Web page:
I was recently browsing the
code source of Managed Extensibility Framework and realized
that this future part of .NET 4, full of tricky and advanced ideas, was naively relying on strings
to describe files and directories paths. It seems that the version 4 of .NET will
miss the need for a decent path API. There is the class System.IO.Path
but it is feature limited, full of flaws and pitfalls (to not say bugs) and it fosters
users to encode their paths into raw strings. It seems to me that using strings to encode paths is as primitive as using String.IndexOf(“<tag>”) to parse some XML.
As many other applications,
the tool NDepend needs
to perform many complex paths operations. This includes:
- Relative / absolute path
conversion + Path rebasing.
- Path normalization API
- Path validity check API
- Path comparison API
- List of path operations
(TryGetCommonRootDirectory, GetListOfUniqueDirsAndUniqueFileNames, list
In mid 2007, during the development of NDepend we came to the
point where relying on the naïve and flawed System.IO.Path
was just not acceptable anymore. We then invested a few weeks in building our
own strong-typed path library NDepend.Helpers.FileDirectoryPath,
that we released Open-Source on CodePlex. The library is bug-free (at least
there is no known bug) 100% covered by tests but still, it didn’t attract the mass (only 477
downloads in 14 months). Moreover I don’t know any other equivalent library (do
you know any?).
The conclusion is
that in 2009 and beyond, doing something as mainstream as handling paths
operations in .NET, will still be a pain!
This reminds me the C#
non-nullable types debate
where half of the bugs in .NET code still comes from the pesky NullReferenceException.
IMHO concerning this issue, the future .NET 4 contracts API
will help a bit, but certainly not as much as a proper non-nullable strong
typing integration at language and platform level. Sadly, Anders Hejlsberg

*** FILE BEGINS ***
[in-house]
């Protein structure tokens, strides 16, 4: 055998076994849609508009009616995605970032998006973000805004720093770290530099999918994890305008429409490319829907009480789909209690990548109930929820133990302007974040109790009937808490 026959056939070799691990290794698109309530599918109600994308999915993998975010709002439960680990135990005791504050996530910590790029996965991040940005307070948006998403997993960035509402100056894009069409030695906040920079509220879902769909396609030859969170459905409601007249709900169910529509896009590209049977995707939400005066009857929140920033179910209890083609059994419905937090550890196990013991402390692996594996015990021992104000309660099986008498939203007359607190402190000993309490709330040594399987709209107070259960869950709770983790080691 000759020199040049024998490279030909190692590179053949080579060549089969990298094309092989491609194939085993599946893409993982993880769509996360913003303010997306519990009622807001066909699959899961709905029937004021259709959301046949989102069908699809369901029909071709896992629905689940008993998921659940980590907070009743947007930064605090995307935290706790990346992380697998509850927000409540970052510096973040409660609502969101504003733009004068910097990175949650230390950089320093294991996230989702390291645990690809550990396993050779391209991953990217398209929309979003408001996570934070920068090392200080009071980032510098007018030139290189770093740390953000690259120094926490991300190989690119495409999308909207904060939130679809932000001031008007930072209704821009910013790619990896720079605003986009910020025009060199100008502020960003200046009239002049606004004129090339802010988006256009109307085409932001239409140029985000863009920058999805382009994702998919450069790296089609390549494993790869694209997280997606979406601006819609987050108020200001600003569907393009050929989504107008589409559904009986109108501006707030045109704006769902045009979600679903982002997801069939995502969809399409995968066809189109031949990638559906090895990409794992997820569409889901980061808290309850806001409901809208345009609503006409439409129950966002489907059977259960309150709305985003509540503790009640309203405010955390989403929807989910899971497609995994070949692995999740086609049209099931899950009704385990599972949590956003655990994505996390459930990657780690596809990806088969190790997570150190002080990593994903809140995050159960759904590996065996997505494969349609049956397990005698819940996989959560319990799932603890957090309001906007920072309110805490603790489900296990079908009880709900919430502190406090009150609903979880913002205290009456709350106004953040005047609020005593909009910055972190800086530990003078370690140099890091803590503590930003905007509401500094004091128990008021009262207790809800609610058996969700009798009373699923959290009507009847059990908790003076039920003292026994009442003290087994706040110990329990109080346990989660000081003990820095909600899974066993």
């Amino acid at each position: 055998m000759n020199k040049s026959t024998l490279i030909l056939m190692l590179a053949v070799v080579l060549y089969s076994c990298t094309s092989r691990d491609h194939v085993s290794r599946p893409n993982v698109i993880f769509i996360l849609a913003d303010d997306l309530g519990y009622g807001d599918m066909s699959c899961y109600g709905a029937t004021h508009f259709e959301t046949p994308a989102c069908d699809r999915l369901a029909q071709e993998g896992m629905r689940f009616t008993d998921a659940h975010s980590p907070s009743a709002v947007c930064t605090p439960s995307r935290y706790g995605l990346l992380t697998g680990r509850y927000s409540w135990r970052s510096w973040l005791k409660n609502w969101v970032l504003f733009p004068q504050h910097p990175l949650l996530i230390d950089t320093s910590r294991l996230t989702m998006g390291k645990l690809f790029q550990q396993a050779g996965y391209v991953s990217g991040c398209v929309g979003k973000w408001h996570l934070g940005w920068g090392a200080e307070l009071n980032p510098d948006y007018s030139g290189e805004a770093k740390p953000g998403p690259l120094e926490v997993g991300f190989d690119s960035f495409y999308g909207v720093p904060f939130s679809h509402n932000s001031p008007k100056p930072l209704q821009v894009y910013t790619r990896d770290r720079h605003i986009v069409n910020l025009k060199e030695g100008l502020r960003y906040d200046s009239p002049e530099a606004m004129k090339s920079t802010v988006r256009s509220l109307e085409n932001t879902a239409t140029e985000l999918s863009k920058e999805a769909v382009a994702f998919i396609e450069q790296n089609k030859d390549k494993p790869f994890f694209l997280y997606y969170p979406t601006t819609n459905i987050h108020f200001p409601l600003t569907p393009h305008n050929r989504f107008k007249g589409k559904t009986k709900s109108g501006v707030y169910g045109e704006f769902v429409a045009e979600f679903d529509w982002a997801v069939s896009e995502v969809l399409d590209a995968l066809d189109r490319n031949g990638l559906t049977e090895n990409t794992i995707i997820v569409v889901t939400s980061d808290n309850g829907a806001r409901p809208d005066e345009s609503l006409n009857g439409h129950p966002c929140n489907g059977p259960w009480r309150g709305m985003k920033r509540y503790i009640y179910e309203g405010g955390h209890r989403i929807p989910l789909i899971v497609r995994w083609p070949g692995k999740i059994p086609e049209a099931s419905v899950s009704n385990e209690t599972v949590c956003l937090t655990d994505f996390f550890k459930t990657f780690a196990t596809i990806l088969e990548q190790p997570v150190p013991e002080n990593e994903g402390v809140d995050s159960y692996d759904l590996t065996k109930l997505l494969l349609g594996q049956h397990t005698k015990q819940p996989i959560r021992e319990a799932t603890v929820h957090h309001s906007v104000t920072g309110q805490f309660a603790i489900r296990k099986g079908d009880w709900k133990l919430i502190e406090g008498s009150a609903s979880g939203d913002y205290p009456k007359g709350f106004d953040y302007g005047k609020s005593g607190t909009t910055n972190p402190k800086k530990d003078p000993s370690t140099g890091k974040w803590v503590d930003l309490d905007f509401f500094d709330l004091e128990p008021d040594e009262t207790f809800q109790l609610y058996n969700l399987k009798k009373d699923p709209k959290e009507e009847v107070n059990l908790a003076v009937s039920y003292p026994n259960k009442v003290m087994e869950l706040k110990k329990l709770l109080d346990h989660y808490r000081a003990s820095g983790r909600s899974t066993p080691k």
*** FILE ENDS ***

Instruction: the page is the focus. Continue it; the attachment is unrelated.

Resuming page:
recognized that the absence of non-nullable types is their biggest mistake in
designing C# and .NET
and cut any hope for seeing them one day.
A.H: You sort of end up going, well ok,
if we ever get another chance in umpteen years to build a new platform, we’ll
definitely get this one (i.e non-nullable types) right.
The problem is that both
Microsoft and its partners have now capitalized for almost a decade in .NET and won’t
likely shift to another platform before a very long time. Maybe I am narrow-minded
but I really can’t think of the post .NET era.
- The last years shown that investment in research and innovation from the Java
world cannot compare to what MS is doing. Since LINQ in 2007 and even
.NET generics in 2005, Java doesn’t lead the way anymore in technical
innovation and they won’t
likely be able to change this trend.
- Microsoft invests
massively into .NET for all its own products and it looks like it is just the
beginning. I can’t think of Microsoft replacing .NET with something else soon!
- And except the Java community
or Microsoft, who else is able today to produce a mainstream platform?
Debug.Assert(… != null); or if you prefer CodeContract.Requires(
… != null) will continue to be our friends for a very, very long time.